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Monday, December 03, 2007

Dodd + Imus = Goodbye

I want to start this post off by saying that I genuinely like Christopher Dodd. Of late, whenever Democrats have needed real leadership in the Senate on issues important to the country, he’s stepped up. Because of this, he has leapfrogged over many other current Democratic Presidential candidates to the number two spot behind John Edwards on my list of desired candidates.

On the surface, Dodd doesn’t stand much of a chance, but he does have the IAFF union behind him for organizing in Iowa, which could make his candidacy very interesting as the Iowa Caucuses draw closer if that can translate into numbers.

Then came this morning……

Everybody’s favorite racist radio has-been, Don Imus, debuted on WABC in New York this morning, fresh off a short-lived exile for mean-spirited remarks directed at the women’s basketball team at Rutgers University. Among his new touches (which on the surface look more like transparent attempts at insulation) are a black female co-host who’s about as funny as a picnic table, as well as a simulcast affiliation with some far-flung rural cable channel called RFD (why do I picture Ken Berry and "Goober" Lindsay when I type those letters?). Among his old touches are the many members of the Washington Establishment who find nothing wrong with Imus’ long history of racial and ethnic intolerance, as long as there’s a microphone in their face. For his first show back, today’s guests included aging DC prostitution circus act Carville and Matalin, everybody’s favorite intemperate lapdog John McCain and, unfortunately, Chris Dodd.

In a presidential election season, every move is a calculation. Chris Dodd is barely recognized during televised "debates" on cable news networks. One could make the argument that as a candidate with a visible absence of big money and debate recognition, you take your exposure wherever you can get it. Anywhere you hang you soapbox is home.

Having said that, as a Democrat, why Don Imus?

Dodd is more than likely making the calculation that appearing on a radio program that is attempting to appeal to rural America is more than likely a good thing if he wants to finish strong in Iowa. Yet based on Imus’ history and the type of guests he has on his show, the only thing rural about Don Imus is his horrible cowboy hat and his borderline KKK sense of humor.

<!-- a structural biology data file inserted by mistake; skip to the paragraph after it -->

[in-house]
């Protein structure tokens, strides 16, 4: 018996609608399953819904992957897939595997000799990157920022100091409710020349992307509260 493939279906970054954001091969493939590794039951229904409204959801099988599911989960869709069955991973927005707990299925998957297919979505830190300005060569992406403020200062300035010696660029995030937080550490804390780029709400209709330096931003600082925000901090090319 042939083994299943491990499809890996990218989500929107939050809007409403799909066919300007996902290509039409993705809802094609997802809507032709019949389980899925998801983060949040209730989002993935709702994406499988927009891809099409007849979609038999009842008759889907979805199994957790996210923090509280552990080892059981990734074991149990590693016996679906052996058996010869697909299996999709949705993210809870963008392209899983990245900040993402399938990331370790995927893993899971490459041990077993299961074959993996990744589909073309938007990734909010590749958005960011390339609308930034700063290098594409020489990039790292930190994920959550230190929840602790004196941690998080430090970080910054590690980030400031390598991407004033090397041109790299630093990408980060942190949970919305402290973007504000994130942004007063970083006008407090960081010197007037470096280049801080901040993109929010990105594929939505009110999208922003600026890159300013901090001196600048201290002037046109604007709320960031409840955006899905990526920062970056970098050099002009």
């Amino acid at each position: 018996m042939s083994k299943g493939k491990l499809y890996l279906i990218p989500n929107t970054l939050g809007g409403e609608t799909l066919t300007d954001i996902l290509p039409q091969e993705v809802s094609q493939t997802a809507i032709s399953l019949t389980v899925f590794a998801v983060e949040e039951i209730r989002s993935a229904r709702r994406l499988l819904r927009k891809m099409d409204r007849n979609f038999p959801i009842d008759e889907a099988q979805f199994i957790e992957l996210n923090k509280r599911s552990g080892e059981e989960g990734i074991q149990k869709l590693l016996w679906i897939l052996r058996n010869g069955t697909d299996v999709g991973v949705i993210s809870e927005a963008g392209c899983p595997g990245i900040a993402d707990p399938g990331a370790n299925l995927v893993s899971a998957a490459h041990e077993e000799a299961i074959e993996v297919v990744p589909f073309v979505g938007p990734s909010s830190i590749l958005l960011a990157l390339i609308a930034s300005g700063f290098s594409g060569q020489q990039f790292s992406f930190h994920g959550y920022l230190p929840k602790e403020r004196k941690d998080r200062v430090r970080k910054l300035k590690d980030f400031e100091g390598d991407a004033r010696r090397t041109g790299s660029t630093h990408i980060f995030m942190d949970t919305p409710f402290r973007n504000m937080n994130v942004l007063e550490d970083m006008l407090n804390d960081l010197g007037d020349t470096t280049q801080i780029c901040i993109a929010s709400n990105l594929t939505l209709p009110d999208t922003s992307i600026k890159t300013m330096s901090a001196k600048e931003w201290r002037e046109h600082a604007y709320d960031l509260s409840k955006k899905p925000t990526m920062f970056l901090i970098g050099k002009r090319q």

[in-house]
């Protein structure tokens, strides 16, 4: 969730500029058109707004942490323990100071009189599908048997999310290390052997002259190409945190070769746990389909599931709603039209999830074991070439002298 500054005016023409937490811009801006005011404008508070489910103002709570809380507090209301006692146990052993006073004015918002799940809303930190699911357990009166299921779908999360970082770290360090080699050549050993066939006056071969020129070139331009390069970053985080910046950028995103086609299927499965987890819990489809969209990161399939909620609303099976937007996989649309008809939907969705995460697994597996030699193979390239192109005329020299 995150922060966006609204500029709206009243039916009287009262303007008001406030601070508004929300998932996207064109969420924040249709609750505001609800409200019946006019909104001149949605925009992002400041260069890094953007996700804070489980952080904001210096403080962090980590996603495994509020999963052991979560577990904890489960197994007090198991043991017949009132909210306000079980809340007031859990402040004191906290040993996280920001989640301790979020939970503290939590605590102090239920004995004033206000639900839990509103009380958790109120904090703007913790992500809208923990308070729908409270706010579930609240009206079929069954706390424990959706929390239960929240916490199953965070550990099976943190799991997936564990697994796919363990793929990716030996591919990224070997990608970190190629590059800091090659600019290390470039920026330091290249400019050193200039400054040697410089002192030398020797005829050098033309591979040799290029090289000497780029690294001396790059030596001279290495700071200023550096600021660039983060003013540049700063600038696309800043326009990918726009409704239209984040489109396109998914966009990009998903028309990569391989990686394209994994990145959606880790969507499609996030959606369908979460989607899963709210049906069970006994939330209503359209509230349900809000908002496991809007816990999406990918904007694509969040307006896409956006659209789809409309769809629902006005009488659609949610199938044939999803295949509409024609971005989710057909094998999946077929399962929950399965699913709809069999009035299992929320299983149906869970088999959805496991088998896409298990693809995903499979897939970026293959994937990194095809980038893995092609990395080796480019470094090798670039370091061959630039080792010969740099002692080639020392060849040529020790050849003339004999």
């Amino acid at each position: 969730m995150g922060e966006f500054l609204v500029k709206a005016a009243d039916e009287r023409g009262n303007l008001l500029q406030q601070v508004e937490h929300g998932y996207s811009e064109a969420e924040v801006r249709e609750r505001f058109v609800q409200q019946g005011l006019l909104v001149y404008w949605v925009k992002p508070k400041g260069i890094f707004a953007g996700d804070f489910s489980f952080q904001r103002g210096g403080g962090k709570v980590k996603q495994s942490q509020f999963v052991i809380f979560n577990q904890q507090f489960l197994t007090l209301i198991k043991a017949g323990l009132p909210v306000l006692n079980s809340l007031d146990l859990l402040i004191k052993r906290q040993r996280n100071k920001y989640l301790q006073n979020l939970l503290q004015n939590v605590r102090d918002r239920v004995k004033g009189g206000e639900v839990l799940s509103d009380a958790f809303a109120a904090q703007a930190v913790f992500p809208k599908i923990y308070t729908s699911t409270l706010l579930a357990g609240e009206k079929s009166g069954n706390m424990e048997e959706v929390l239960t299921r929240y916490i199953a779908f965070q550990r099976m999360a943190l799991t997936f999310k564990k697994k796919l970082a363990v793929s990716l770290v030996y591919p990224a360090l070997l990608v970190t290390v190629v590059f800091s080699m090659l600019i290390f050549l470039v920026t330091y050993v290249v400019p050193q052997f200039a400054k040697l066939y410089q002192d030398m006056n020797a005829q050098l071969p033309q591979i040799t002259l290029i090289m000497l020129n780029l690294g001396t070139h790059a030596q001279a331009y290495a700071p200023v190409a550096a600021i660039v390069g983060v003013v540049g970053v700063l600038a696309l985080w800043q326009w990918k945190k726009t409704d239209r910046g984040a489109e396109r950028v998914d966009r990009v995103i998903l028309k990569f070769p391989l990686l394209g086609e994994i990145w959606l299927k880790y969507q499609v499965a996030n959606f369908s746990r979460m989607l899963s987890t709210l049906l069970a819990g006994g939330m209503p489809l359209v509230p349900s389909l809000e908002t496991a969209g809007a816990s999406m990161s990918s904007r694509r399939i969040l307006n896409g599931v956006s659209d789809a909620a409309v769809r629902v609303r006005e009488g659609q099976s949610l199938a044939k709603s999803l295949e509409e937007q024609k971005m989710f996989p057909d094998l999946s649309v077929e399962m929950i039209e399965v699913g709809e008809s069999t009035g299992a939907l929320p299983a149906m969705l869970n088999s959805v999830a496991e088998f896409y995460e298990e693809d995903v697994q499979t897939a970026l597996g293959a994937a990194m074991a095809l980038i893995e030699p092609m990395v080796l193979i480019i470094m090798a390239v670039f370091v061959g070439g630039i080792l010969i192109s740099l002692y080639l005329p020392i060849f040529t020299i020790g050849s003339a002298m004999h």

Making a conscious decision to align oneself with Don Imus for free publicity can’t be seen as a good move in attracting primary voters from the Democratic Party. Primary voters tend to be the most motivated and dedicated to a given party. I’ll venture a guess that Don Imus doesn’t have much of a rabid following among regular readers of Daily Kos or other major players in the left wing blogosphere. I’d also venture a guess that the primary voting patterns of those same readers are heavier than the rest of the Democratic population, though I lack statistical proof to back up that argument. I leave it up to those more capable to study that hypothesis.

Don Imus trying to reinvent himself as some kind of leather-faced Paul Harvey Everyman will be interesting for about one week while the mainstream press looks in on his "rehabilitation". After that, he’ll go where all short-syndication talk radio goes; straight into the abyss of a 1.5 share. His time as any type of major mover and shaker in the radio industry passed in the early ‘80’s. For anyone to appear on or to sponsor his siesta of a radio show now, in my opinion, lends tacit approval for the kind of behavior that’s gone on before. I still think positively of Chris Dodd, but today I’m stunned at how his need for publicity in a primary season leads to horrible decision making. It’s not what I look for in a President, and he just lost a chance at getting my vote.

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